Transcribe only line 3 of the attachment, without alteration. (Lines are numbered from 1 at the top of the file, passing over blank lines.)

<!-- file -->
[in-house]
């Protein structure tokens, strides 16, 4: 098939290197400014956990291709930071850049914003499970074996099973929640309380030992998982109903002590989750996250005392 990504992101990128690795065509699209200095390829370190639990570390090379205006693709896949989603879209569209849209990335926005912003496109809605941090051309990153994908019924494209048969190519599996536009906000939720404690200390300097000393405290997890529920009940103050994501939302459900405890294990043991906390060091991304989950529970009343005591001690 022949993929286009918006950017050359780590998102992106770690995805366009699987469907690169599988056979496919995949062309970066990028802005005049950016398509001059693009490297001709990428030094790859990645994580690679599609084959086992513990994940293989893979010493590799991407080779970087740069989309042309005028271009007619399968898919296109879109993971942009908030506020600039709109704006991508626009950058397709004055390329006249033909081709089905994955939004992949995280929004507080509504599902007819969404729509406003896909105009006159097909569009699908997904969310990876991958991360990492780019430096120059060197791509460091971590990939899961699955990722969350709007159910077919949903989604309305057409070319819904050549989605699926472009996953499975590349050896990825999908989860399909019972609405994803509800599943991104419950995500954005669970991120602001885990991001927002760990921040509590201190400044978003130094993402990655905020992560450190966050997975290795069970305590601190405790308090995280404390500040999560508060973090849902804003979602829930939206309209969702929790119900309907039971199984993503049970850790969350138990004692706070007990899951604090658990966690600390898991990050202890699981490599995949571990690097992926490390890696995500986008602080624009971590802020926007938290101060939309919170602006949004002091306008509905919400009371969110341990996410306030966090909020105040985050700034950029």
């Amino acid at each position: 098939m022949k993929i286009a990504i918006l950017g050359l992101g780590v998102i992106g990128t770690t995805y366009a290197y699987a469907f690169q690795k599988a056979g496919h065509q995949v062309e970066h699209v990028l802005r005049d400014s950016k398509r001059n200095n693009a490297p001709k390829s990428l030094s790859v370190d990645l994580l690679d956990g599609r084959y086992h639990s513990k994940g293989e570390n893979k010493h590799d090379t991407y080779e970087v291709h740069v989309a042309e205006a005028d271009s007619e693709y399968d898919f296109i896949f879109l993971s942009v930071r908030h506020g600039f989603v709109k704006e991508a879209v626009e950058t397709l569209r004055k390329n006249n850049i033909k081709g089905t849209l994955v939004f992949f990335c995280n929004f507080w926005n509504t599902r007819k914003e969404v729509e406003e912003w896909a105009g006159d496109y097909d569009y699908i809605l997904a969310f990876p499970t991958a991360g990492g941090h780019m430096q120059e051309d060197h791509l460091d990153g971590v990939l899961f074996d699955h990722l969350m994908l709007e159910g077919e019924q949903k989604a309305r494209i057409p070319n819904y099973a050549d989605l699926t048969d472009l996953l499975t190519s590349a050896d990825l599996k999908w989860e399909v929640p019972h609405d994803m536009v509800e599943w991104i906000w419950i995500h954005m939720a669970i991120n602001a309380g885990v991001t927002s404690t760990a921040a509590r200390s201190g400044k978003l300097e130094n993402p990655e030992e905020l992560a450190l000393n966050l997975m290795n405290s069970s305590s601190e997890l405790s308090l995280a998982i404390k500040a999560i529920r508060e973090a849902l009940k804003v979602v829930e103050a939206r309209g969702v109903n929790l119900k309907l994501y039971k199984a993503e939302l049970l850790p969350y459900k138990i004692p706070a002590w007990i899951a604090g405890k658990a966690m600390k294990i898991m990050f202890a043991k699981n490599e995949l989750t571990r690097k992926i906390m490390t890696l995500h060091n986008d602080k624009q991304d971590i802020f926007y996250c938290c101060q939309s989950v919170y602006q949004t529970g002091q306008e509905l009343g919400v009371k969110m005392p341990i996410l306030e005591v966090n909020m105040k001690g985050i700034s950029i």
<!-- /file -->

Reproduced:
């Amino acid at each position: 098939m022949k993929i286009a990504i918006l950017g050359l992101g780590v998102i992106g990128t770690t995805y366009a290197y699987a469907f690169q690795k599988a056979g496919h065509q995949v062309e970066h699209v990028l802005r005049d400014s950016k398509r001059n200095n693009a490297p001709k390829s990428l030094s790859v370190d990645l994580l690679d956990g599609r084959y086992h639990s513990k994940g293989e570390n893979k010493h590799d090379t991407y080779e970087v291709h740069v989309a042309e205006a005028d271009s007619e693709y399968d898919f296109i896949f879109l993971s942009v930071r908030h506020g600039f989603v709109k704006e991508a879209v626009e950058t397709l569209r004055k390329n006249n850049i033909k081709g089905t849209l994955v939004f992949f990335c995280n929004f507080w926005n509504t599902r007819k914003e969404v729509e406003e912003w896909a105009g006159d496109y097909d569009y699908i809605l997904a969310f990876p499970t991958a991360g990492g941090h780019m430096q120059e051309d060197h791509l460091d990153g971590v990939l899961f074996d699955h990722l969350m994908l709007e159910g077919e019924q949903k989604a309305r494209i057409p070319n819904y099973a050549d989605l699926t048969d472009l996953l499975t190519s590349a050896d990825l599996k999908w989860e399909v929640p019972h609405d994803m536009v509800e599943w991104i906000w419950i995500h954005m939720a669970i991120n602001a309380g885990v991001t927002s404690t760990a921040a509590r200390s201190g400044k978003l300097e130094n993402p990655e030992e905020l992560a450190l000393n966050l997975m290795n405290s069970s305590s601190e997890l405790s308090l995280a998982i404390k500040a999560i529920r508060e973090a849902l009940k804003v979602v829930e103050a939206r309209g969702v109903n929790l119900k309907l994501y039971k199984a993503e939302l049970l850790p969350y459900k138990i004692p706070a002590w007990i899951a604090g405890k658990a966690m600390k294990i898991m990050f202890a043991k699981n490599e995949l989750t571990r690097k992926i906390m490390t890696l995500h060091n986008d602080k624009q991304d971590i802020f926007y996250c938290c101060q939309s989950v919170y602006q949004t529970g002091q306008e509905l009343g919400v009371k969110m005392p341990i996410l306030e005591v966090n909020m105040k001690g985050i700034s950029i």